Reviews for The Science of Shakespeare: A New Look at the Playwright’s Universe

A "lucid history of early Renaissance science" — The National Post

"...a fascinating and wide-ranging exploration of the astronomical knowledge of the era" — The Chronicle-Herald

"Falk takes the reader on an eventful tour through science in the early modern era...It’s an enjoyable read, and will appeal to non-specialists, but nonetheless is based on a comprehensive engagement with the pertinent academic scholarship. The work is well-informed, enthusiastic, and recommended to anyone seeking a new take on the oft-studied Bard." — Chemistry World

Latest News

The delicate business of scientific humour

Posted on Thursday, May 19, 2016

It's no secret that scientists can be funny -- but sneaking puns and jokes into peer-reviewed journal articles is no easy task. I look at the long tradition of science-publishing shenanigans in this report for Slate.

A new view of the quantum world

Posted on Tuesday, May 17, 2016

In the traditional view of quantum mechanics, everything is fuzzy and unpredictable -- but as I report in a feature story for Quanta Magazine, a new experiment may lend support to an alternative view, one that's more concrete, but still extremely weird.

Tracking climate change, back in the day

Posted on Tuesday, May 3, 2016

Scientists have studied climate records from far northern Europe and from Japan, dating back to the 17th and 15th centuries, respectively -- and found that they point to the same troubling conclusion, as I report for Mental Floss.

2015 Science in Society Journalism Award

Posted on Monday, May 2, 2016

I'm delighted to have won the 2015 Science in Society Journalism Award from the Canadian Science Writers' Association, for my story on artificial intelligence, focusing on the work of AI pioneer Geoffrey Hinton. The story was published in the University of Toronto Magazine last summer.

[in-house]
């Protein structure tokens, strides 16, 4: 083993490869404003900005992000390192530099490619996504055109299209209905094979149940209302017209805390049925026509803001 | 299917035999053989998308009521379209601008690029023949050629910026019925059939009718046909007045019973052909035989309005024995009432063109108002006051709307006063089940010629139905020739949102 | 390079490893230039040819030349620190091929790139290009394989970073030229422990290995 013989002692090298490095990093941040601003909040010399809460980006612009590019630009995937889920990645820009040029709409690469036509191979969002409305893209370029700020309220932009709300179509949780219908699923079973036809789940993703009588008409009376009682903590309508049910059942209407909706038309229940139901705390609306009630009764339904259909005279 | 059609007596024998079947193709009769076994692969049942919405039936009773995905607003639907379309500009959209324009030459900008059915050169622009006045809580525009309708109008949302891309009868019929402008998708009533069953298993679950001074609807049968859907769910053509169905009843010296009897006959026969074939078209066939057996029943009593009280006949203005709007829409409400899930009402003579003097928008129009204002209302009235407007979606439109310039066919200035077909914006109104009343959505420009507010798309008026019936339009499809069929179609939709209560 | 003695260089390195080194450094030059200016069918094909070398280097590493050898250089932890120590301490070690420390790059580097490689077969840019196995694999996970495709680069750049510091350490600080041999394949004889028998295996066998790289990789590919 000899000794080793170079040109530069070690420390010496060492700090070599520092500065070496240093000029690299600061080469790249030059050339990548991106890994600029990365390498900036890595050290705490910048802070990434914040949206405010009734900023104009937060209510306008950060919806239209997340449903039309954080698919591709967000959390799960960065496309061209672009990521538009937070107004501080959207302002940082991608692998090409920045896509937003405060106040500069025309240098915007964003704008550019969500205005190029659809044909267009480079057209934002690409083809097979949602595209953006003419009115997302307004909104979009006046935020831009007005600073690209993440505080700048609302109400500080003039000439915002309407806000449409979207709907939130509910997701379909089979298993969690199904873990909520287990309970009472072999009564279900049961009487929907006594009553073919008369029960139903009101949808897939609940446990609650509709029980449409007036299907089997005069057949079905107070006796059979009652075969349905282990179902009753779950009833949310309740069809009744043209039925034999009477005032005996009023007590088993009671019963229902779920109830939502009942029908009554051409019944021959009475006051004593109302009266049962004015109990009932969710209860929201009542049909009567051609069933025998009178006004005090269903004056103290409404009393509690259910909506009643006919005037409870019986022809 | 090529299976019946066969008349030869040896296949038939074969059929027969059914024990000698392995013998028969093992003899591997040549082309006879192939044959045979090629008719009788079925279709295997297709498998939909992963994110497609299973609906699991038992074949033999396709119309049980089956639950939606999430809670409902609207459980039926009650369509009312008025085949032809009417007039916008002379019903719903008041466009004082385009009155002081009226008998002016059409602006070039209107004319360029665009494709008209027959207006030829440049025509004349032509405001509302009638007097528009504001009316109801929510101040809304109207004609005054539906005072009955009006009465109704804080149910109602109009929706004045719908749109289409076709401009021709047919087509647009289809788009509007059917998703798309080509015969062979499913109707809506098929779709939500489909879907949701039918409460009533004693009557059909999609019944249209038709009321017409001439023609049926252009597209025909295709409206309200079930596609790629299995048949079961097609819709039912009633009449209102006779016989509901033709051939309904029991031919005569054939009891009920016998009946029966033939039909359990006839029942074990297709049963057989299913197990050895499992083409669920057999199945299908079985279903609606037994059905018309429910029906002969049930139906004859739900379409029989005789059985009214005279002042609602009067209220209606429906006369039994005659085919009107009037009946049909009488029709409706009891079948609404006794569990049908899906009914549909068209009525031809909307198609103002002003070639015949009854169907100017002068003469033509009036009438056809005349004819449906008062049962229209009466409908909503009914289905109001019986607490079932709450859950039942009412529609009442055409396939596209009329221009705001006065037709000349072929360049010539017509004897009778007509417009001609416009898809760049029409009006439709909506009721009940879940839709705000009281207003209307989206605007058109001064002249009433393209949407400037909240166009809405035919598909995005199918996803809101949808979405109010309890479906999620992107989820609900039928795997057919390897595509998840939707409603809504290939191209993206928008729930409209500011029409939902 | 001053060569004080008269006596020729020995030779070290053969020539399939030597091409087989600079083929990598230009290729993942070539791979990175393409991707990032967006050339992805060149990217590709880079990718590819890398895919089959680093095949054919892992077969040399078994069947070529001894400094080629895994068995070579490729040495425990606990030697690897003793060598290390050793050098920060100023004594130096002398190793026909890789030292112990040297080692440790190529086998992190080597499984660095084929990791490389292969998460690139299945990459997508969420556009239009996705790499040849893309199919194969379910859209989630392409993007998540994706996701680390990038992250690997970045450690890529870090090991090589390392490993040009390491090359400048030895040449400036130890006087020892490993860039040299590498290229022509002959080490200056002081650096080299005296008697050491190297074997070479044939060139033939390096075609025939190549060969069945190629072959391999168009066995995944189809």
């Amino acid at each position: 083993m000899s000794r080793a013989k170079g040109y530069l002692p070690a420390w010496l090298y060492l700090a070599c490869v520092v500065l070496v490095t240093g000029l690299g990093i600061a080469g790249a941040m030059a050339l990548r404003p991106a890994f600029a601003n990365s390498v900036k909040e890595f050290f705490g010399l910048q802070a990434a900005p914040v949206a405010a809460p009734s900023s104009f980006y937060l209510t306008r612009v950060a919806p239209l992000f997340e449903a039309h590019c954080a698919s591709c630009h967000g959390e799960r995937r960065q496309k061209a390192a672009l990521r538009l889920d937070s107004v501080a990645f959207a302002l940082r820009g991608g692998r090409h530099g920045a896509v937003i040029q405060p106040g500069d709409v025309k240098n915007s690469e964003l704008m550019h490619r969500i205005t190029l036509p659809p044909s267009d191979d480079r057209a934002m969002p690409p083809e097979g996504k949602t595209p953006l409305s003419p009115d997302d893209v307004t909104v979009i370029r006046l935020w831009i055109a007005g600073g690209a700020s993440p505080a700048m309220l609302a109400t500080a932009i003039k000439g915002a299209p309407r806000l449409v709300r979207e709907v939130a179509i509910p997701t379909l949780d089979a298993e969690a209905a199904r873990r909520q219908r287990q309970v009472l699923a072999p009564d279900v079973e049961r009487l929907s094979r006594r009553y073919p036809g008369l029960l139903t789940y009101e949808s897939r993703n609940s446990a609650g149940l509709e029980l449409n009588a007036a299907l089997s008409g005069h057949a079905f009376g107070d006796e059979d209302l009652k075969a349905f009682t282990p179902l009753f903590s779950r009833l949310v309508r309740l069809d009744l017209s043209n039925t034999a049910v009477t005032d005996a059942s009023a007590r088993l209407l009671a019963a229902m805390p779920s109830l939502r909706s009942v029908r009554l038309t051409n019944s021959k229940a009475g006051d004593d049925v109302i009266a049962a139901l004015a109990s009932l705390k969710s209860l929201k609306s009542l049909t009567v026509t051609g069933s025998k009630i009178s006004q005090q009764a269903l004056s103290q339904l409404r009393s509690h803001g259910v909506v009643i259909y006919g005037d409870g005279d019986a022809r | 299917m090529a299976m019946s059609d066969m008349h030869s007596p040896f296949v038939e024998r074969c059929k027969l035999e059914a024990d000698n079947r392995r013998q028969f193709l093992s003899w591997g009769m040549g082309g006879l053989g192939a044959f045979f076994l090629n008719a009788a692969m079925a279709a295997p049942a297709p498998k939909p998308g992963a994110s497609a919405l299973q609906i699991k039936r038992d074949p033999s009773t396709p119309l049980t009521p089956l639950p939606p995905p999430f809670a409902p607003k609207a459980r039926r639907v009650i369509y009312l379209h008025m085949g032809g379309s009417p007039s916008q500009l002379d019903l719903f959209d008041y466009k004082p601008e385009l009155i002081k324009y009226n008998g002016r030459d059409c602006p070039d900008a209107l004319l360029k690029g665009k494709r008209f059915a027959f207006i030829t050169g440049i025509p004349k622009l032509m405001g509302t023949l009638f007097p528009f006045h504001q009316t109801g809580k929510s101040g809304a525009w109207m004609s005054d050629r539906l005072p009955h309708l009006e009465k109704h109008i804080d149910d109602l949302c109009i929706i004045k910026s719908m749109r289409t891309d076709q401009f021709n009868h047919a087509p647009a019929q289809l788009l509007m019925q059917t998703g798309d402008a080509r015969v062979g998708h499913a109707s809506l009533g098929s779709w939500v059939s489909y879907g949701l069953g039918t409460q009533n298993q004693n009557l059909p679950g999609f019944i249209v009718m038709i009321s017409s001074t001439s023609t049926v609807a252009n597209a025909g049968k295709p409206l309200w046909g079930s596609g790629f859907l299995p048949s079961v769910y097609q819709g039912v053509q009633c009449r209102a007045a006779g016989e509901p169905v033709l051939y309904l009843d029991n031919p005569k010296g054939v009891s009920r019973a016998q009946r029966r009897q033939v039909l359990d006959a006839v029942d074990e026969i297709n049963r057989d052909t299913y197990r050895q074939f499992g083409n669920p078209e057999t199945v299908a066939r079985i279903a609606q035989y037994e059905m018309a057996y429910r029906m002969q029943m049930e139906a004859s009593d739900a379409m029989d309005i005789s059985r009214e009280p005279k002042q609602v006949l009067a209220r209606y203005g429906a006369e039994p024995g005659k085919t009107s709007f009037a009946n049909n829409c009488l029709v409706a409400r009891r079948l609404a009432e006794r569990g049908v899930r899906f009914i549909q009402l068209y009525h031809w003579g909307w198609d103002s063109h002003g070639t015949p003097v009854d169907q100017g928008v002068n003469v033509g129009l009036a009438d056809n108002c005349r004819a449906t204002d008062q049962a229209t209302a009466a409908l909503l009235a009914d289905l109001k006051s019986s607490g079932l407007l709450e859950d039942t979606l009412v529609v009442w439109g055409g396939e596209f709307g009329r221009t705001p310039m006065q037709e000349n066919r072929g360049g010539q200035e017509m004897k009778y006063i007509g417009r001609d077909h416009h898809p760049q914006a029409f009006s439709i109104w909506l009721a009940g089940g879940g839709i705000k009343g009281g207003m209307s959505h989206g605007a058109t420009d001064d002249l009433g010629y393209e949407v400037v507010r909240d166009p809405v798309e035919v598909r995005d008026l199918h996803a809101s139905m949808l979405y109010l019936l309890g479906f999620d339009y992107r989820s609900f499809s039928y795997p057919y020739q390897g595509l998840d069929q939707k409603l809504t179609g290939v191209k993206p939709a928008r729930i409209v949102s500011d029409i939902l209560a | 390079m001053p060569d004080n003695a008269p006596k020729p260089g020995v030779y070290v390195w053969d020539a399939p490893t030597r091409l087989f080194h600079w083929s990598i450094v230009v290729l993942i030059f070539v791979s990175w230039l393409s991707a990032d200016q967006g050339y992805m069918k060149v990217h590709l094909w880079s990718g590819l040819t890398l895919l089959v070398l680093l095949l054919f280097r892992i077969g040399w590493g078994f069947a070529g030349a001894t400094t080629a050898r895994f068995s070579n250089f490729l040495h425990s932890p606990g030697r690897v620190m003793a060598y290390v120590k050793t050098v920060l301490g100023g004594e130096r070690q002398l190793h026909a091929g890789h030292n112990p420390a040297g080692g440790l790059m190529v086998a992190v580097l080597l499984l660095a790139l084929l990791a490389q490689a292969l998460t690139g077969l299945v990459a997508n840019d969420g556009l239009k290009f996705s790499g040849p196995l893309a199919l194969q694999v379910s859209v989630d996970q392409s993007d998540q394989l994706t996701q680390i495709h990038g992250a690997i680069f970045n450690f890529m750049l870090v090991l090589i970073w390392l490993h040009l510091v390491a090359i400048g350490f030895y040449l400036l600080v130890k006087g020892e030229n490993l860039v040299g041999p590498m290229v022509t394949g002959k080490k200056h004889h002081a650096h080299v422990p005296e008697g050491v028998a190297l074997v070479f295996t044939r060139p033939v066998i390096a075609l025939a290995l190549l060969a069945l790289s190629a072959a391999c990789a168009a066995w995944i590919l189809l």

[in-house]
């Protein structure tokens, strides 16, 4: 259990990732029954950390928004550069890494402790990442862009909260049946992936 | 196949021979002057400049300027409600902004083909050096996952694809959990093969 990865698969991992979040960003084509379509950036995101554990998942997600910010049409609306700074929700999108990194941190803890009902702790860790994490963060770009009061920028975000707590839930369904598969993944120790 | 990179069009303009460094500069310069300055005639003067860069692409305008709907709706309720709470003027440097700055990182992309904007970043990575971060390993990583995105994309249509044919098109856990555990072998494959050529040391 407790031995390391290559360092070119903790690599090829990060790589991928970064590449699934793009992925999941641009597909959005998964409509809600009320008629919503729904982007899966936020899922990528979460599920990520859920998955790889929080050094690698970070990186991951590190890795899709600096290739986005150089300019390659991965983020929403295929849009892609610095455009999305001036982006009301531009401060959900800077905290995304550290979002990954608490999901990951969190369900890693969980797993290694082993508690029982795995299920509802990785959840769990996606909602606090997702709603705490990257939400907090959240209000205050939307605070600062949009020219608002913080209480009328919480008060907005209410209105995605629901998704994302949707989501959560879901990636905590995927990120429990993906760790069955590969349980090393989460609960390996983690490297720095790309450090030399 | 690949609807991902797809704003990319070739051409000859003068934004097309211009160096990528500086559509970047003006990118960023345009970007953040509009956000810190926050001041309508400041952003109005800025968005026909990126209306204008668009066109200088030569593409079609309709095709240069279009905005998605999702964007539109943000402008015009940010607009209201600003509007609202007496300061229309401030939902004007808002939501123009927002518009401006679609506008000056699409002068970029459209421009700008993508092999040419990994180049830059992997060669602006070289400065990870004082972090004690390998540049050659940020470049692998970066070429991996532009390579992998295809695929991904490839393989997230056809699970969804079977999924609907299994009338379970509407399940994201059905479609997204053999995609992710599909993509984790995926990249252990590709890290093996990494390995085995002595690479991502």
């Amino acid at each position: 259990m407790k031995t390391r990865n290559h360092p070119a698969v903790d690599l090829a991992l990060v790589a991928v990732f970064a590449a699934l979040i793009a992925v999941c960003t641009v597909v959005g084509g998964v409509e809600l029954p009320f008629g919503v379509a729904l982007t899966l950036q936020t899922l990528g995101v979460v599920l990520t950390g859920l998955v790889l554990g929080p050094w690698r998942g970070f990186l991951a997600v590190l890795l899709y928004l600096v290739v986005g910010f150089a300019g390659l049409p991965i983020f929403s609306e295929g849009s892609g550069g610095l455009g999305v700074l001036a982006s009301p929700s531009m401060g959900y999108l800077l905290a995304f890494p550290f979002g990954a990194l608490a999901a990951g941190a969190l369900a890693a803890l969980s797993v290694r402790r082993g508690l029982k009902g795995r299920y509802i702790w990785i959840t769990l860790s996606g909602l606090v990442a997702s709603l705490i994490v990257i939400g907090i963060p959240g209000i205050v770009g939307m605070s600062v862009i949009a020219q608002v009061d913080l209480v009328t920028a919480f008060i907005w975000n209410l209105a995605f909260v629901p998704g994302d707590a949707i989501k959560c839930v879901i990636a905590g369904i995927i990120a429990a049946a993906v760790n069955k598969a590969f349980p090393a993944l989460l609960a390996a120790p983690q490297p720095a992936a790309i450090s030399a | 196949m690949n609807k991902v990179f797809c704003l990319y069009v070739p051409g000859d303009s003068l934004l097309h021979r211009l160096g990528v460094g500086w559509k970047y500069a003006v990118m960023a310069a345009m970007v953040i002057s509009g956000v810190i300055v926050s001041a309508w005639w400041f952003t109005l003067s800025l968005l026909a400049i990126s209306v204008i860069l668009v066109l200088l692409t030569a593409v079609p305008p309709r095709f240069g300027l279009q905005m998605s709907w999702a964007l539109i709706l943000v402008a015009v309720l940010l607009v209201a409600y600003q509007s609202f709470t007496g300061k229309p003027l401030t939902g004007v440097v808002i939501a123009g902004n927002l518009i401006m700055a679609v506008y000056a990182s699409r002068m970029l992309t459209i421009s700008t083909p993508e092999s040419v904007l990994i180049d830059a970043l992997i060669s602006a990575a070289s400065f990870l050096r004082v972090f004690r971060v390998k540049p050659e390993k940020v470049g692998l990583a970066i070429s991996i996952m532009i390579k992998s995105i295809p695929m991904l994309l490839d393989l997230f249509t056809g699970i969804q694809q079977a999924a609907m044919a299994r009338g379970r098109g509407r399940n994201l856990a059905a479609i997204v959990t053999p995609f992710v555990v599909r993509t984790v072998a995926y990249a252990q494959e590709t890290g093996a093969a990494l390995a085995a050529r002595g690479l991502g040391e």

BookLab 011: Dark Matter and the Dinosaurs; The Brain; Seven Brief Lessons on Physics

Posted on Thursday, April 14, 2016

Lisa Randall puts forward a bold idea about how the dinosaurs met their demise – and the role that an exotic kind of matter may have played. We look at her new book, Dark Matter and the Dinosaurs, in Episode 11 of BookLab. Also in this episode: The Brain, by David Eagleman; and Seven Brief Lessons on Physics by Carlo Rovelli. Listen on SoundCloud or subscribe on iTunes.

Who was reading and writing in ancient Judah?

Posted on Monday, April 11, 2016

Scholars have long debated the origins of the texts that make up the Hebrew Bible. As I report in Mental Floss, a new study points to a rise in literacy -- essential for the creation of the Biblical texts -- as early as 700 BCE.

What's the deal with leap years, anyway?

Posted on Monday, February 29, 2016

What better time than February 29 -- a date that comes only once every four years -- to reflect on the peculiarities of our calendar, a system that has come to us from the Babylonians and Egyptians, via Julius Caesar and Pope Gregory XIII. In an article for Mental Floss, I look at why and how leap years came to be.

Einstein's elusive waves found at last

Posted on Thursday, February 11, 2016

Elusive ripples in the fabric of space, known as gravitational waves, have been found at last, using the twin LIGO detectors. I report on the discovery for Mental Floss.

Episode 10 of BookLab is now out!

Posted on Sunday, January 31, 2016

Computers are now everywhere -- but how did it all begin? In Episode 10 of BookLab, we look at two new books that examine the dawn of the computer age -- Ada’s Algorithm, by James Essinger; and It Began with Babbage, by Subrata Dasgupta. Listen on SoundCloud or subscribe on iTunes.

Newton's bucket and the problem of space

Posted on Saturday, January 23, 2016

More than 300 years ago, Isaac Newton wondered about the physics of a spinning, water-filled bucket. In my first blog posting for Nautilus, I explore the issues raised by the "bucket problem," and how they continue to haunt physicists and philosophers.